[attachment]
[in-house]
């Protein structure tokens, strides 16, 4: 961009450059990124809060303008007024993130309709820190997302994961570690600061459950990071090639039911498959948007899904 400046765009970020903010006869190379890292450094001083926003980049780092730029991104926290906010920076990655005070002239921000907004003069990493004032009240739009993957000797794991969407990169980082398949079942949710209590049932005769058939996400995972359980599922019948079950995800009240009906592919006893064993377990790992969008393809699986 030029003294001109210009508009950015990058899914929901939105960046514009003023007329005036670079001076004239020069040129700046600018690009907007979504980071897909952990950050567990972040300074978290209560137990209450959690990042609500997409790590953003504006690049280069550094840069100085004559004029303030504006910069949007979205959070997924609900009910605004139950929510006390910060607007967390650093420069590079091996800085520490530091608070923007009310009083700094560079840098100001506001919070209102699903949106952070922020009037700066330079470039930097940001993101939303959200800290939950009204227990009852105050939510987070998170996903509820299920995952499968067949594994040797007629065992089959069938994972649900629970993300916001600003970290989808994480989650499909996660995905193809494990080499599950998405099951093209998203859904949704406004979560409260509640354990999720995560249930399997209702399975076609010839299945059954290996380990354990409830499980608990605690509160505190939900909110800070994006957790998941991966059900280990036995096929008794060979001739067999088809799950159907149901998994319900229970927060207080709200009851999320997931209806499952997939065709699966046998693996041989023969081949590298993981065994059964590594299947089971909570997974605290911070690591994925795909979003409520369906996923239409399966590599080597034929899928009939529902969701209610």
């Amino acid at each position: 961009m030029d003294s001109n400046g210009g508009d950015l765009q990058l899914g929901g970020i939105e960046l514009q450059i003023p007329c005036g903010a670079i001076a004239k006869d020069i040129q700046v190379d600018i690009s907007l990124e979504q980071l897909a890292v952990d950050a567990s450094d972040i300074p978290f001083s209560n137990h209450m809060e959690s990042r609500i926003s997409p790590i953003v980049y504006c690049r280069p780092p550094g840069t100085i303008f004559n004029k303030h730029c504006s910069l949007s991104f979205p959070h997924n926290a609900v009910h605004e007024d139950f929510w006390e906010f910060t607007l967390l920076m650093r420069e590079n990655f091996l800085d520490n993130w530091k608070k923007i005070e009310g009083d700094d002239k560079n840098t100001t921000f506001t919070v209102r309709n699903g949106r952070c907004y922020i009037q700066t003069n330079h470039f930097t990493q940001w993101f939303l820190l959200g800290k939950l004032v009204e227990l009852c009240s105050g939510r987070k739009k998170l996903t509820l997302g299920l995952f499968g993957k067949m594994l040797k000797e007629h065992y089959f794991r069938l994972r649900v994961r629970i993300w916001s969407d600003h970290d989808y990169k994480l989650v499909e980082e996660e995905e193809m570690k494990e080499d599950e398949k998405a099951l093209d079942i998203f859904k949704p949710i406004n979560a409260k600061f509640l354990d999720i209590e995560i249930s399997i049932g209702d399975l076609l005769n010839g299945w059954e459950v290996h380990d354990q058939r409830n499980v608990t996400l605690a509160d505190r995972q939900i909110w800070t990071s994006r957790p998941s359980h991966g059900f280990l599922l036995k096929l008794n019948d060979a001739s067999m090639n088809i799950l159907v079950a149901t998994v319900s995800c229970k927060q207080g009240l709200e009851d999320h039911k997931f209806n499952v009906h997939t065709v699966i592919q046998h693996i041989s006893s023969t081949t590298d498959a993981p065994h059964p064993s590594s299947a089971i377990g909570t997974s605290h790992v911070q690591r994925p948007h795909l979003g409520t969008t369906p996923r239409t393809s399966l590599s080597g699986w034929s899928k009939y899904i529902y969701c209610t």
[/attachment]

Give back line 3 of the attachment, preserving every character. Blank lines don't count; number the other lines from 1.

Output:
């Amino acid at each position: 961009m030029d003294s001109n400046g210009g508009d950015l765009q990058l899914g929901g970020i939105e960046l514009q450059i003023p007329c005036g903010a670079i001076a004239k006869d020069i040129q700046v190379d600018i690009s907007l990124e979504q980071l897909a890292v952990d950050a567990s450094d972040i300074p978290f001083s209560n137990h209450m809060e959690s990042r609500i926003s997409p790590i953003v980049y504006c690049r280069p780092p550094g840069t100085i303008f004559n004029k303030h730029c504006s910069l949007s991104f979205p959070h997924n926290a609900v009910h605004e007024d139950f929510w006390e906010f910060t607007l967390l920076m650093r420069e590079n990655f091996l800085d520490n993130w530091k608070k923007i005070e009310g009083d700094d002239k560079n840098t100001t921000f506001t919070v209102r309709n699903g949106r952070c907004y922020i009037q700066t003069n330079h470039f930097t990493q940001w993101f939303l820190l959200g800290k939950l004032v009204e227990l009852c009240s105050g939510r987070k739009k998170l996903t509820l997302g299920l995952f499968g993957k067949m594994l040797k000797e007629h065992y089959f794991r069938l994972r649900v994961r629970i993300w916001s969407d600003h970290d989808y990169k994480l989650v499909e980082e996660e995905e193809m570690k494990e080499d599950e398949k998405a099951l093209d079942i998203f859904k949704p949710i406004n979560a409260k600061f509640l354990d999720i209590e995560i249930s399997i049932g209702d399975l076609l005769n010839g299945w059954e459950v290996h380990d354990q058939r409830n499980v608990t996400l605690a509160d505190r995972q939900i909110w800070t990071s994006r957790p998941s359980h991966g059900f280990l599922l036995k096929l008794n019948d060979a001739s067999m090639n088809i799950l159907v079950a149901t998994v319900s995800c229970k927060q207080g009240l709200e009851d999320h039911k997931f209806n499952v009906h997939t065709v699966i592919q046998h693996i041989s006893s023969t081949t590298d498959a993981p065994h059964p064993s590594s299947a089971i377990g909570t997974s605290h790992v911070q690591r994925p948007h795909l979003g409520t969008t369906p996923r239409t393809s399966l590599s080597g699986w034929s899928k009939y899904i529902y969701c209610t």